By far the most intense gig via contractor was the Hamilton College concert with Aretha Franklin. In this case I was the contractor for the horn section. So I hired myself. The run-through in the afternoon couldn’t even be called a rehearsal. One chart after the other, play the beginning, play the end, move on.
|Aretha Franklin at Hamilton College, in 2008|
Afterwards people asked me, “how was Aretha?” And I can’t even tell them. She was not at the rehearsal, and during the concert the horn players had to do their best to tune her out, knowing that as soon as we started paying attention to what she was doing we would lose our place as the music flew by. But I can tell you that the moniker “Queen of Soul” is apropos.
I was contracted to play three dates with rock & roller Del Shannon and initially thought I would be playing the iconic keyboard solo on “Runaway.” It is technically challenging, and is a hook in and of itself. I put considerable practice time into it, only to have Del say, “don’t play that, play something raunchy.”
Other artists that I could include in this “contracted for” category include Bob Newhart, Connie Francis and Joan Rivers. You can read about my experience with Ms. Rivers in my blog entry Joan Saves the Day.
On to the has paid these musicians to play with category. I can cite a lengthy list of jazz artists that I have been in the enviable position to hire. In 1975 I engaged in my first booking of a well-known jazz personality. I brought Marian McPartland to the high school where I taught and staged a concert with her and my jazz band. In a quartet segment I was able to perform with this artist who was so full of class and talent. We were acquaintances for the rest of her life, and one of my songs on my 1999 release of “Jazz Life” was dedicated to her. It’s entitled “Queen’s Waltz.”
Every fall I book a group of veteran jazz players for Hamilton’s Fallcoming concert. It was on stage during one of the 2002 events that I received a nice compliment, in the form of a question. The band partially consisted of woodwind artists Kenny Davern and Bob Wilber. I was invited on stage to play “Apex Blues.” During my soprano sax solo I engaged in what I call “tongue wagging,” an effect rather like double tonguing on the trumpet. Bob Wilber, who was standing to my left, asked me while I was playing, “hey, how do you do that?”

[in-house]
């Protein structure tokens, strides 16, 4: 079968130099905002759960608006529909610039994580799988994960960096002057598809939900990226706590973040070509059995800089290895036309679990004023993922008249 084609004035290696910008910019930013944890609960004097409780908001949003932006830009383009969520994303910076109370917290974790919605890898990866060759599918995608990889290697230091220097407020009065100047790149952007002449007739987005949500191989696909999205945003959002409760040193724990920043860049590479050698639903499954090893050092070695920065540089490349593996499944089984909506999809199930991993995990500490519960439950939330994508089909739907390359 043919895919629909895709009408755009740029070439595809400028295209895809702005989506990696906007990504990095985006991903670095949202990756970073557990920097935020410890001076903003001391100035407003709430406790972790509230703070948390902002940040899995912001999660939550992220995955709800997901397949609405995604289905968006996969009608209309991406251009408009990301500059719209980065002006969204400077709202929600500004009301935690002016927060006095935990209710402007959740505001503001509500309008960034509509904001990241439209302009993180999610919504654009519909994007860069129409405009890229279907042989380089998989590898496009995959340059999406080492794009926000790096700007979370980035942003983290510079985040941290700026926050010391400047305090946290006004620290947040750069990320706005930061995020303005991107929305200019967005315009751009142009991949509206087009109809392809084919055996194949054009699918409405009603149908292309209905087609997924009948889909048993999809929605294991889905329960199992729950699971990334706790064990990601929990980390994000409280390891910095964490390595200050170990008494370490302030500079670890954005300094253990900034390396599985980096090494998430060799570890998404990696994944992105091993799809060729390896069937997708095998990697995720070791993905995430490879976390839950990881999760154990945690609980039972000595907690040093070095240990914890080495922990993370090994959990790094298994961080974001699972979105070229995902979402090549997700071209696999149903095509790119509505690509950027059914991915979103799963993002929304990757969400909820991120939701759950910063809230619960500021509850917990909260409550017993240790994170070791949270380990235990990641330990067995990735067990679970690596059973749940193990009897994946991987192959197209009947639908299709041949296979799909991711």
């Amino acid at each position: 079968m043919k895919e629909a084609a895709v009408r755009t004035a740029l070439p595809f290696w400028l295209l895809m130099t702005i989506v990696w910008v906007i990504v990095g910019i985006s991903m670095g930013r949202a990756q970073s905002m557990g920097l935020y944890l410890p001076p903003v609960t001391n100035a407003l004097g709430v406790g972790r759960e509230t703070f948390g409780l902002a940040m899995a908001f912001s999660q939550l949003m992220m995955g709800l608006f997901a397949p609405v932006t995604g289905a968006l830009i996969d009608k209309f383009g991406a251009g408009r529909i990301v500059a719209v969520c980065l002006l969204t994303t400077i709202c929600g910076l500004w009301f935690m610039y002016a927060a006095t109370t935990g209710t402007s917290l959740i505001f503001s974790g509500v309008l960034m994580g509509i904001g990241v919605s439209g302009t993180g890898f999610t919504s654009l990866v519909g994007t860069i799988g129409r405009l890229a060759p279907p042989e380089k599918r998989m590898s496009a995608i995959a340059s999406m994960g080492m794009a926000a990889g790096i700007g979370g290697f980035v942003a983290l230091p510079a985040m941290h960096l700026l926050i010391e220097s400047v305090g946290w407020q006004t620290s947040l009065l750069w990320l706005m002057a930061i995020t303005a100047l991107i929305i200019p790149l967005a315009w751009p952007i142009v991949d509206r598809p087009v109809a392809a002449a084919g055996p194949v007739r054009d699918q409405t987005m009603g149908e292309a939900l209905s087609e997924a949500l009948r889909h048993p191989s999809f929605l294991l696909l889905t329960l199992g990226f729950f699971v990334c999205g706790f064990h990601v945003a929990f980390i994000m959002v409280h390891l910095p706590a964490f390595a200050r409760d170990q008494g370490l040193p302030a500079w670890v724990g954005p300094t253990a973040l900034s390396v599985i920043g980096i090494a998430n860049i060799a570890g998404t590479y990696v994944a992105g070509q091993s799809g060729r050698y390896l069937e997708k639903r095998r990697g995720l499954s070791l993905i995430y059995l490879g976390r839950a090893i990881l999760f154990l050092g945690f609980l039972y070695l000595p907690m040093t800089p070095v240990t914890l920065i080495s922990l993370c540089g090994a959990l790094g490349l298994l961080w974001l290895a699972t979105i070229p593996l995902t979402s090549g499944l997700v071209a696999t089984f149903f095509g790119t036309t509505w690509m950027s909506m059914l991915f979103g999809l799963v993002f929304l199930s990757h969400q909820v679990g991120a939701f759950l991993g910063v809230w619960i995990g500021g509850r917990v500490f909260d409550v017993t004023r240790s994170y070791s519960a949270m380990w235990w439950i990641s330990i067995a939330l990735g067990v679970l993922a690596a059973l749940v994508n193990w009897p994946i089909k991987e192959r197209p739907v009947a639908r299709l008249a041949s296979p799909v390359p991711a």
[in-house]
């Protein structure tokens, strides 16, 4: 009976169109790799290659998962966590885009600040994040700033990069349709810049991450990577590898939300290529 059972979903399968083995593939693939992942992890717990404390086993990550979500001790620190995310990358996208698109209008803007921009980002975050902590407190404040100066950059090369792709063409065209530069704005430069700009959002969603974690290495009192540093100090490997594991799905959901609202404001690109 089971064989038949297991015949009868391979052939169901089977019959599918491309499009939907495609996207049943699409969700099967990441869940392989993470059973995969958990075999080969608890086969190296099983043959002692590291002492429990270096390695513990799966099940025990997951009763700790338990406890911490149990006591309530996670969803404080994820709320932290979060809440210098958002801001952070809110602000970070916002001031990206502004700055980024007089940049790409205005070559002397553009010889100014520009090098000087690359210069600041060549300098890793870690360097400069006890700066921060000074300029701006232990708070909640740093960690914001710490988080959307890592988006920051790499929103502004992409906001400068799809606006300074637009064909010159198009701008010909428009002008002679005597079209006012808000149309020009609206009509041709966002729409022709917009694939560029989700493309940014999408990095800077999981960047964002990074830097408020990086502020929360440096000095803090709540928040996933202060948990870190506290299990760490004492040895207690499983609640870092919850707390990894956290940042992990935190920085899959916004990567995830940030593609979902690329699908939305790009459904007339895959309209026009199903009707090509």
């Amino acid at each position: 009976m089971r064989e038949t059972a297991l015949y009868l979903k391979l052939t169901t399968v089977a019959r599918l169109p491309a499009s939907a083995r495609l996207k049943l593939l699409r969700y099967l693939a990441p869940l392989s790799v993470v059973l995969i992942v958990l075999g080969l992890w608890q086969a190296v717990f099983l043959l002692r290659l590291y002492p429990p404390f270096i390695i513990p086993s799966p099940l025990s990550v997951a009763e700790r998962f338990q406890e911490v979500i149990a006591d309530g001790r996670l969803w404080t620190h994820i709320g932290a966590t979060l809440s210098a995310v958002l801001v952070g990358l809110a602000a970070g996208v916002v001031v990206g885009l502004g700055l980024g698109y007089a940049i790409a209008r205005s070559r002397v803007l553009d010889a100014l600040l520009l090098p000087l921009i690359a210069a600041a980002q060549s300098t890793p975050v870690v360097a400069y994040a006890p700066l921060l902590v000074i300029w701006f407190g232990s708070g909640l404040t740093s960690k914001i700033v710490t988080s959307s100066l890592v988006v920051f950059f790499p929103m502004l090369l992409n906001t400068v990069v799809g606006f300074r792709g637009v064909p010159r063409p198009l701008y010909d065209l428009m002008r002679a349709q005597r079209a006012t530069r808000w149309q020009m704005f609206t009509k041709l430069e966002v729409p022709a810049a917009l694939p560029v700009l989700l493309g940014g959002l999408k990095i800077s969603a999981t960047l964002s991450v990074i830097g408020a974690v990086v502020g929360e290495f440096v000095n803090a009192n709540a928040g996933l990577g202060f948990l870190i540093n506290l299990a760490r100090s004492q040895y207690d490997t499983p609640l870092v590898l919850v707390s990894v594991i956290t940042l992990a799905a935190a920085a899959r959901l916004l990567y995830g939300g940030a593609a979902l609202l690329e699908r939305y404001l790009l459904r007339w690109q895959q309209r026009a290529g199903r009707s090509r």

My engagements with these musicians over the years, also included Clark Terry, Joe Wilder, and Claude “Fiddler” Williams. These comprise some of my most memorable musical moments. There are advantages to playing with people you have hired. You are very likely to receive glowing praise, especially while you still have their pay in your possession.
Another category would be hired to play on a record. In the early 1980s a band came to town to record at UCA Studios where I worked. Like all bands, they were doing demos in hopes of obtaining a record deal. Unlike most bands, they landed one, and a healthy one at that. A couple of months later I found myself in a Memphis, Tennessee recording studio, engaged as an arranger and keyboardist. At one point I was overdubbing a keyboard part, basically beating up on a Wurlitzer electric piano that had been passed through a fuzz box and Marshall amp. The harder I played, the more they liked it. I’m not sure that I would include this particular song on a compilation of musical moments to tout. Actually the best recollection I have of the trip was being able to run my fingers over the B3 organ that Booker T used on “Green Onions.”
As for the last category, has jammed with, I never have been much of a “jammer,” but I do my best to prepare my students for moments when they will jam with others. One of my former students, Sam Kininger, jammed regularly with The Dave Mathews Band, proving once again that all cream eventually does rise.